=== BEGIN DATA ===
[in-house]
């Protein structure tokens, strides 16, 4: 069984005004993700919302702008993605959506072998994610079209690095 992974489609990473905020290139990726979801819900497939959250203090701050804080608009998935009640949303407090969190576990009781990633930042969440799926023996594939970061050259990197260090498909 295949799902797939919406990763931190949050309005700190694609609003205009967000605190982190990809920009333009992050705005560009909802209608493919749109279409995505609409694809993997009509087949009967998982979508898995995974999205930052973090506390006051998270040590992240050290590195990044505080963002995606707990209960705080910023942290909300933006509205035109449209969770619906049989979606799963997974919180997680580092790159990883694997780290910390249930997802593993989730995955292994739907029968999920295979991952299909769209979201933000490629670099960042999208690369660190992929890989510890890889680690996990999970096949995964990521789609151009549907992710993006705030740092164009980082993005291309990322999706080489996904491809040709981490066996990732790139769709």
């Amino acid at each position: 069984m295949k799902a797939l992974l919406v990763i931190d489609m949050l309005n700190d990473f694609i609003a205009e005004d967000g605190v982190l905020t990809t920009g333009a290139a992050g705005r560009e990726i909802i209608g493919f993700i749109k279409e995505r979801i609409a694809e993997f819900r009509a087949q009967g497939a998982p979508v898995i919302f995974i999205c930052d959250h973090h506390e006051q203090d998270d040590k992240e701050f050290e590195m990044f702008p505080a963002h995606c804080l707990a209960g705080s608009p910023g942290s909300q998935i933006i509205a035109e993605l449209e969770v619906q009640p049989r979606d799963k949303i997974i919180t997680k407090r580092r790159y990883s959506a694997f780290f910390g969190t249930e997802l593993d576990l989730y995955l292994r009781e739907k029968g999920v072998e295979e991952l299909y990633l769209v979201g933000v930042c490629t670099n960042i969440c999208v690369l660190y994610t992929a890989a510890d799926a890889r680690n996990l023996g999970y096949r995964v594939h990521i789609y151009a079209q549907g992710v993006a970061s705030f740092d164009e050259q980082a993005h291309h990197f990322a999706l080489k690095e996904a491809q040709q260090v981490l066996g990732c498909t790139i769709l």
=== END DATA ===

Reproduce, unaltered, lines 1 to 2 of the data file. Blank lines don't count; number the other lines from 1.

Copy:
[in-house]
């Protein structure tokens, strides 16, 4: 069984005004993700919302702008993605959506072998994610079209690095 992974489609990473905020290139990726979801819900497939959250203090701050804080608009998935009640949303407090969190576990009781990633930042969440799926023996594939970061050259990197260090498909 295949799902797939919406990763931190949050309005700190694609609003205009967000605190982190990809920009333009992050705005560009909802209608493919749109279409995505609409694809993997009509087949009967998982979508898995995974999205930052973090506390006051998270040590992240050290590195990044505080963002995606707990209960705080910023942290909300933006509205035109449209969770619906049989979606799963997974919180997680580092790159990883694997780290910390249930997802593993989730995955292994739907029968999920295979991952299909769209979201933000490629670099960042999208690369660190992929890989510890890889680690996990999970096949995964990521789609151009549907992710993006705030740092164009980082993005291309990322999706080489996904491809040709981490066996990732790139769709």